Prolonged standing, hard flooring and inappropriate footwear are common working conditions. Are there jobs that are safe for feet? Statistics show there are not, really. Among teachers and workers in clerical occupations that belong to "safe" jobs, foot injuries account for from 15 percent to more than 20 percent of all disabling injuries. Not knowing about the need for foot protection in workplaces like schools or offices can play a role in the onset of foot problems.
What are some specific examples of workplace foot injuries?
|Crushed or broken feet, amputations of toes or feet||Feet trapped between objects or caught in a crack, falls of heavy objects, moving vehicles (lift trucks, bulldozers, etc.), conveyor belts (feet drawn between belt and roller)|
|Punctures of the sole of the foot||Loose nails, sharp metal or glass objects|
|Cuts or severed feet or toes, lacerations||Chain saws, rotary mowers, unguarded machinery|
|Burns||Molten metal splashes, chemical splashes, contact with fire, flammable or explosive atmospheres|
|Electric shocks||Static electricity, contact with sources of electricity|
|Sprained or twisted ankles, fractured or broken bones because of slips, trips or falls||Slippery floors, littered walkways, incorrect footwear, poor lighting.|
Additional hazards for foot injury exist in outdoor jobs such as logging, hydro linework or fishing which involve freezing temperatures, or wetness in low temperature: frostbite and trench foot.
How can foot injuries be prevented?
There is no workplace where a worker is immune to foot injury. However, the hazards differ according to the workplace and the types of tasks the worker does. The first step in developing a strategy to reduce foot problems is to identify the relevant hazards at the workplace. Such hazards should be assessed in each workplace, no matter how safe or how dangerous it may seem.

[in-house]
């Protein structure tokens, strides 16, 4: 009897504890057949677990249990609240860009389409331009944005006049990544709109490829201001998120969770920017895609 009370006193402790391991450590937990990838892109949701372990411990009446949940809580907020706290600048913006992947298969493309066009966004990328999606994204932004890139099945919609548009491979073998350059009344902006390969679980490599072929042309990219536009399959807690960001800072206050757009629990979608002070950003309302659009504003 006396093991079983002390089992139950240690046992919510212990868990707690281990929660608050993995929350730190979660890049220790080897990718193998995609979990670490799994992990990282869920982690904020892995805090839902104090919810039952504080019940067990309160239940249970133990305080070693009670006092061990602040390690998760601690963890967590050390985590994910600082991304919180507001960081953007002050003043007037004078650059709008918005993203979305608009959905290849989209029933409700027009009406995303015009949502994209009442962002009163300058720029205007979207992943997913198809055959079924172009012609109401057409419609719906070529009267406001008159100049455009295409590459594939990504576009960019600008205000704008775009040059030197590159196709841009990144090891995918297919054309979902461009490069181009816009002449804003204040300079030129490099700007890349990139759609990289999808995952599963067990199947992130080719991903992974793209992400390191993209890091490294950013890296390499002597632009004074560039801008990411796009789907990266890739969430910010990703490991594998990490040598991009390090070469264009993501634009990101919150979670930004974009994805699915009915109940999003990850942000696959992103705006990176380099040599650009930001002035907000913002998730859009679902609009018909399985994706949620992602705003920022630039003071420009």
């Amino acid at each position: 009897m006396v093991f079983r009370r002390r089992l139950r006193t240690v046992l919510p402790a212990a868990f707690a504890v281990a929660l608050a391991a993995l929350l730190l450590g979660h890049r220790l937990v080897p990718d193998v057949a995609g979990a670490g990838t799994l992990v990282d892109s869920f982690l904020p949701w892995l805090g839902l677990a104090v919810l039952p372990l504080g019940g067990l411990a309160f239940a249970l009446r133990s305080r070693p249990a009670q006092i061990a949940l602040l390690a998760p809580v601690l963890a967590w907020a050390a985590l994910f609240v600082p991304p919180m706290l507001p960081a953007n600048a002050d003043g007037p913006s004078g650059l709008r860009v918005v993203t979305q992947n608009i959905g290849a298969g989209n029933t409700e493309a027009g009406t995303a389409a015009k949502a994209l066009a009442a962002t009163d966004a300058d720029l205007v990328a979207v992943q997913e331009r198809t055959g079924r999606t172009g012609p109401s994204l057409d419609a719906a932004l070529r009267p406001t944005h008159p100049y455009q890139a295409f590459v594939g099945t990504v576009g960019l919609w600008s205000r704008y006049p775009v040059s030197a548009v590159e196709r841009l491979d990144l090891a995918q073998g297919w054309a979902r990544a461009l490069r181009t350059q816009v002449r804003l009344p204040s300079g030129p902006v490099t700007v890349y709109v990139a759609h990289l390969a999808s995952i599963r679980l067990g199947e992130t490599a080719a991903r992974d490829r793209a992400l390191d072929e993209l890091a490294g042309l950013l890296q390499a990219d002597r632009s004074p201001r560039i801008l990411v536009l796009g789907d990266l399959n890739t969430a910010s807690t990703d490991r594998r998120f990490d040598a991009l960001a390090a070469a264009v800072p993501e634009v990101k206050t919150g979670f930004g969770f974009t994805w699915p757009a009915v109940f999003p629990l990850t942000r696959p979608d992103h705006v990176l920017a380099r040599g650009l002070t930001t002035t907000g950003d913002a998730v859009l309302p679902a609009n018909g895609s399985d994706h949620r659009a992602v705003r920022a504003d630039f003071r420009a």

How can the job design improve foot safety?
Aching, flat or tired feet are common among workers who spend most of their working time standing.
The most important goal of job design is to avoid fixed positions especially fixed standing positions. Good job design includes varied tasks requiring changes in body position and using different muscles. Job rotation, job enlargement and team work are all ways to make work easier on the feet.
- Job rotation moves workers from one job to another. It distributes standing among a group of workers and shortens the time each individual spends standing. However, it must be a rotation where the worker does something completely different such as walking around or sitting at the next job.
- Job enlargement includes more and different tasks in a worker's duties. If it increases the variety of body positions and motions, the worker has less chance of developing foot problems.
- Team work gives the whole team more control and autonomy in planning and allocation of the work. Each team member carries a set of various operations to complete the whole product. Team work allows workers to alternate between tasks which, in turn, reduces the risk of overloading the feet.
- Rest breaks help to alleviate foot problems where redesigning jobs is impractical. Frequent short breaks are preferable to fewer long breaks.
How can the workplace design improve foot safety?